Archive for November, 2015

Next week is National Tree Week (Saturday 28th November-Sunday 6th December), it is organised by The Tree Council who’s aim is to inspire thousands of people across Britain to join forces and plant upwards of a million trees, it is the UK’s largest tree festival and this year celebrates its 40th anniversary.

Tree planting activities and workshops are taking place around the country by Schools, Community Groups and The Tree Council’s member organisations, details can be found on The Tree Council’s interactive ‘Near You’ map.

With Christmas just over 4 weeks away, we begin thinking about buying the perfect Christmas Tree, Christmas is not complete without a tree, they are the focal point in the home, lots of fun to decorate, and with presents underneath magical and very exciting, the scent from a real tree is amazing.

Christmas Tree

Why not have a go at growing your own Christmas Tree?

If you have space in your garden, school garden or allotment why not plant some young Christmas trees which will take pride of place in your home/school in years to come, small pot grown trees can be bought from nurseries and garden centres the most common types are:

Norway Spruce (Picea abies): The Traditional Christmas tree with a good scent, but quick to drop its needles.

Nordmann Fir (Abies nordmanniana): Denser branches and dark green needles that are very slow to drop.

Blue Spruce (Picea pungens Glauca group): Blue needles, more prickly than other trees, holds its needles better than the Norway spruce.

Fraser Fir (Abies fraseri): Good needle-holding properties, a lovely pine fragrance and the regular shape of a Norway spruce.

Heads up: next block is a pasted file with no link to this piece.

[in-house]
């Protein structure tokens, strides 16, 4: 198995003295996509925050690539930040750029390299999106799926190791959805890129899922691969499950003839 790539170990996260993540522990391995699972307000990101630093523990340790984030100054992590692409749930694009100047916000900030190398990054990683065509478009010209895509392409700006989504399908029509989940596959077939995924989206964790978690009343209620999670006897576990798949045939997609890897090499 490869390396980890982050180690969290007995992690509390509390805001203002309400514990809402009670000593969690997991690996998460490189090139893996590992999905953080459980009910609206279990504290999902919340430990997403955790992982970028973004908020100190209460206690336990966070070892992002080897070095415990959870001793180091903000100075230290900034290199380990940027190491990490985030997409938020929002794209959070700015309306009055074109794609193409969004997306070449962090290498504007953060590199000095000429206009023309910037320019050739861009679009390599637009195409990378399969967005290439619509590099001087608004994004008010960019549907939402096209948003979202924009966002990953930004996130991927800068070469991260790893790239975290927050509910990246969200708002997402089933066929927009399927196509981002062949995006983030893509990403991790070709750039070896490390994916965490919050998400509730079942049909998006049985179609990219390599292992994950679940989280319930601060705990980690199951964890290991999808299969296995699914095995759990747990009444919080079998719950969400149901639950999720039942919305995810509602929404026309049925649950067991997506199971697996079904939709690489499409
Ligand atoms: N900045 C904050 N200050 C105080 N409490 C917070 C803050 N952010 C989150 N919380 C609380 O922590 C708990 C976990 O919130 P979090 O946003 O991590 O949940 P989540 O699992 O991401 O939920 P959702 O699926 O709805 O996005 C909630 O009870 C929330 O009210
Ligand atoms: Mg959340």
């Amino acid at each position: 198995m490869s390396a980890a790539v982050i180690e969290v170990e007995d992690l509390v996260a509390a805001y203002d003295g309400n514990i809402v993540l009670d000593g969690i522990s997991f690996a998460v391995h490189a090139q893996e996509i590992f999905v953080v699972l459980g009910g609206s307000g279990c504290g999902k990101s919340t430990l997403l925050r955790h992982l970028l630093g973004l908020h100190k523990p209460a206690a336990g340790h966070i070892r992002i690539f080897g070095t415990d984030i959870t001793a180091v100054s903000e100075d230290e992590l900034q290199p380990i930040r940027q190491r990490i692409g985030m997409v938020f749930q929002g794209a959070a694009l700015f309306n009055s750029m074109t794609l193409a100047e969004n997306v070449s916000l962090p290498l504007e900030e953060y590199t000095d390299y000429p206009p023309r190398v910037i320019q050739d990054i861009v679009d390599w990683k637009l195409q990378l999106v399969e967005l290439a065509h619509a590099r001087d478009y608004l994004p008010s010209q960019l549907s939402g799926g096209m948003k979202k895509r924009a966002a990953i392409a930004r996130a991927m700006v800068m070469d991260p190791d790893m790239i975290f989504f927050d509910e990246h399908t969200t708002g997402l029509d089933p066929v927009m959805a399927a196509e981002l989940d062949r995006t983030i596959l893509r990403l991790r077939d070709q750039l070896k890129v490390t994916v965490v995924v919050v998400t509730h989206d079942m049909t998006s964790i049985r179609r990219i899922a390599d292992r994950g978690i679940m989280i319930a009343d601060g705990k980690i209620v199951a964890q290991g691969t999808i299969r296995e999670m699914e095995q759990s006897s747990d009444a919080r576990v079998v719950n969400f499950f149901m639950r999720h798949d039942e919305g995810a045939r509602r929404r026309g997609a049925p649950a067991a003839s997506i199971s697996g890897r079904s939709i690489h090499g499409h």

Plant your tree to the same depth as it is in the pot, water in well and remove any surrounding weeds which can inhibit growth, keep weed free for the first years whilst it is small.

Christmas trees need very little training when grown outdoors, aim to maintain an attractive cone shape, removing any shoots that spoil the silhouette or any strong upright branches that compete with the main stem or ‘leader’. Every year the tree will produce a set of lateral branches and a leader, during the first years the tree will not produce much growth, but once established in subsequent years you can expect  approx. 14-16”. Prune away any dead, diseased or dying branches, the tree will naturally shed some needles. Christmas trees prefer a slightly acid soil, the Nordmann Fir will cope the best if you garden on chalk.

If you have not got the room to plant young Christmas Trees they can be grown on in pots, simply repot every year into a larger pot, bring indoors for Christmas as late as possible, place in a cool position and keep well-watered, eventually there will come a time when the tree plus pot will become too heavy to bring indoors so trim up with outdoor decorations and enjoy it through the window.

Christmas trees grow slowly; growing your own is a long term project, plant one or two each Autumn/Winter so that you will have one ready to cut every Christmas in years to come.

I am getting excited about Christmas already but I will have to wait another few weeks before I buy my tree.


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In Britain we love to talk about the weather it must be our favourite topic of conversation, over the past week it will have been discussed a lot, the weather has been dreadful, very wet and very windy in fact you could call it extreme.


This picture was taken on Sunday 15th November at about 12 noon and shows the point where the Duddel Brook meets the River Ribble, you can just make out the polytunnels and cabins on the flooded allotments at the back.